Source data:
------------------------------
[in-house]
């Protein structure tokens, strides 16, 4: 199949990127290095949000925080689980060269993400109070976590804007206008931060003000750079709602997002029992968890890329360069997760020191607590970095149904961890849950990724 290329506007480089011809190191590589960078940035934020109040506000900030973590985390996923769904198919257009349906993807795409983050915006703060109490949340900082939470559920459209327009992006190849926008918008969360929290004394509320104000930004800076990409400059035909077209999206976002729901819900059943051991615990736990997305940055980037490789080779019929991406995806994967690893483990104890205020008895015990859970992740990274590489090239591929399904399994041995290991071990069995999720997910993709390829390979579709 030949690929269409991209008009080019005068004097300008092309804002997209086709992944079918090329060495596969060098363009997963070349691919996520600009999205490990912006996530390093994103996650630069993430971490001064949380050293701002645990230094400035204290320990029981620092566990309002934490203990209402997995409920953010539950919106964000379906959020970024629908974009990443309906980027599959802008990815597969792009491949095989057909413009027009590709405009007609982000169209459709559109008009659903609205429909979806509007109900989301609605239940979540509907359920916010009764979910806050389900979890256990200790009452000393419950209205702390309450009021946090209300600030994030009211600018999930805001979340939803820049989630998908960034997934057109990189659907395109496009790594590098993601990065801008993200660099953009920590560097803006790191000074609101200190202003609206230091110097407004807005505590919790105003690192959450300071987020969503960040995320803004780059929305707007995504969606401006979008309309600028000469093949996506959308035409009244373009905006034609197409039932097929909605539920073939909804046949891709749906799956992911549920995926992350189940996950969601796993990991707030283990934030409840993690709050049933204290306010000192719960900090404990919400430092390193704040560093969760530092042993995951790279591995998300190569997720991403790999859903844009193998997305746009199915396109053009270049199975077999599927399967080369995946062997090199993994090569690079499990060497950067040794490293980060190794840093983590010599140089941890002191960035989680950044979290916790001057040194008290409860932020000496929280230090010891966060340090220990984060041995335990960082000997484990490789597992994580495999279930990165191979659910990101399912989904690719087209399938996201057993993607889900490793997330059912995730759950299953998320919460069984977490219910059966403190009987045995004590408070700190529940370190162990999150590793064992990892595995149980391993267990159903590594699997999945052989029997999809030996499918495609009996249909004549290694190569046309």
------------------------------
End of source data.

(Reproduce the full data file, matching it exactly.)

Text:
[in-house]
């Protein structure tokens, strides 16, 4: 199949990127290095949000925080689980060269993400109070976590804007206008931060003000750079709602997002029992968890890329360069997760020191607590970095149904961890849950990724 290329506007480089011809190191590589960078940035934020109040506000900030973590985390996923769904198919257009349906993807795409983050915006703060109490949340900082939470559920459209327009992006190849926008918008969360929290004394509320104000930004800076990409400059035909077209999206976002729901819900059943051991615990736990997305940055980037490789080779019929991406995806994967690893483990104890205020008895015990859970992740990274590489090239591929399904399994041995290991071990069995999720997910993709390829390979579709 030949690929269409991209008009080019005068004097300008092309804002997209086709992944079918090329060495596969060098363009997963070349691919996520600009999205490990912006996530390093994103996650630069993430971490001064949380050293701002645990230094400035204290320990029981620092566990309002934490203990209402997995409920953010539950919106964000379906959020970024629908974009990443309906980027599959802008990815597969792009491949095989057909413009027009590709405009007609982000169209459709559109008009659903609205429909979806509007109900989301609605239940979540509907359920916010009764979910806050389900979890256990200790009452000393419950209205702390309450009021946090209300600030994030009211600018999930805001979340939803820049989630998908960034997934057109990189659907395109496009790594590098993601990065801008993200660099953009920590560097803006790191000074609101200190202003609206230091110097407004807005505590919790105003690192959450300071987020969503960040995320803004780059929305707007995504969606401006979008309309600028000469093949996506959308035409009244373009905006034609197409039932097929909605539920073939909804046949891709749906799956992911549920995926992350189940996950969601796993990991707030283990934030409840993690709050049933204290306010000192719960900090404990919400430092390193704040560093969760530092042993995951790279591995998300190569997720991403790999859903844009193998997305746009199915396109053009270049199975077999599927399967080369995946062997090199993994090569690079499990060497950067040794490293980060190794840093983590010599140089941890002191960035989680950044979290916790001057040194008290409860932020000496929280230090010891966060340090220990984060041995335990960082000997484990490789597992994580495999279930990165191979659910990101399912989904690719087209399938996201057993993607889900490793997330059912995730759950299953998320919460069984977490219910059966403190009987045995004590408070700190529940370190162990999150590793064992990892595995149980391993267990159903590594699997999945052989029997999809030996499918495609009996249909004549290694190569046309």